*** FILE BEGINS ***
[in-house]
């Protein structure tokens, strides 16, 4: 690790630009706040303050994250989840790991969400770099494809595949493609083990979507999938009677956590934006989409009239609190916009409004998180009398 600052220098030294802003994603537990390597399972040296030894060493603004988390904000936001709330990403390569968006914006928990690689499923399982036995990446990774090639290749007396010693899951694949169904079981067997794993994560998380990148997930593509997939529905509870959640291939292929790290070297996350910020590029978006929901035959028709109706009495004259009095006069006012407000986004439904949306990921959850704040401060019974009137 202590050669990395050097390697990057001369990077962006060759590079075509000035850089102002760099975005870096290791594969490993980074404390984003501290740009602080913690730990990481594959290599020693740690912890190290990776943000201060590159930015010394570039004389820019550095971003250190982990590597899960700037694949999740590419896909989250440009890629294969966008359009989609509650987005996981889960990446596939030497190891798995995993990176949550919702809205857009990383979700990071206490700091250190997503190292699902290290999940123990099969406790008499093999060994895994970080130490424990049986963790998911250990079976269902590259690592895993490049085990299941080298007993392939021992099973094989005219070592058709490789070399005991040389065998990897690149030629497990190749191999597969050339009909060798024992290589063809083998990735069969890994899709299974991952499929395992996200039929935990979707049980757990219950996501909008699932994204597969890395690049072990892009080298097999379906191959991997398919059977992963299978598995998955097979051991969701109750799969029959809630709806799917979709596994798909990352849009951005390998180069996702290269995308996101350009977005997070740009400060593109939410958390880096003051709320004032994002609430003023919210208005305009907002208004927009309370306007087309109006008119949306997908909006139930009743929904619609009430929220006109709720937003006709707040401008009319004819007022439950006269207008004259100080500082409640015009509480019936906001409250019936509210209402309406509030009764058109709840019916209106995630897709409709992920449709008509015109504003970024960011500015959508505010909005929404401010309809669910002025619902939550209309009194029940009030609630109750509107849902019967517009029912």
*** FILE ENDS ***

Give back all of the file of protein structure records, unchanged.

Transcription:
[in-house]
């Protein structure tokens, strides 16, 4: 690790630009706040303050994250989840790991969400770099494809595949493609083990979507999938009677956590934006989409009239609190916009409004998180009398 600052220098030294802003994603537990390597399972040296030894060493603004988390904000936001709330990403390569968006914006928990690689499923399982036995990446990774090639290749007396010693899951694949169904079981067997794993994560998380990148997930593509997939529905509870959640291939292929790290070297996350910020590029978006929901035959028709109706009495004259009095006069006012407000986004439904949306990921959850704040401060019974009137 202590050669990395050097390697990057001369990077962006060759590079075509000035850089102002760099975005870096290791594969490993980074404390984003501290740009602080913690730990990481594959290599020693740690912890190290990776943000201060590159930015010394570039004389820019550095971003250190982990590597899960700037694949999740590419896909989250440009890629294969966008359009989609509650987005996981889960990446596939030497190891798995995993990176949550919702809205857009990383979700990071206490700091250190997503190292699902290290999940123990099969406790008499093999060994895994970080130490424990049986963790998911250990079976269902590259690592895993490049085990299941080298007993392939021992099973094989005219070592058709490789070399005991040389065998990897690149030629497990190749191999597969050339009909060798024992290589063809083998990735069969890994899709299974991952499929395992996200039929935990979707049980757990219950996501909008699932994204597969890395690049072990892009080298097999379906191959991997398919059977992963299978598995998955097979051991969701109750799969029959809630709806799917979709596994798909990352849009951005390998180069996702290269995308996101350009977005997070740009400060593109939410958390880096003051709320004032994002609430003023919210208005305009907002208004927009309370306007087309109006008119949306997908909006139930009743929904619609009430929220006109709720937003006709707040401008009319004819007022439950006269207008004259100080500082409640015009509480019936906001409250019936509210209402309406509030009764058109709840019916209106995630897709409709992920449709008509015109504003970024960011500015959508505010909005929404401010309809669910002025619902939550209309009194029940009030609630109750509107849902019967517009029912």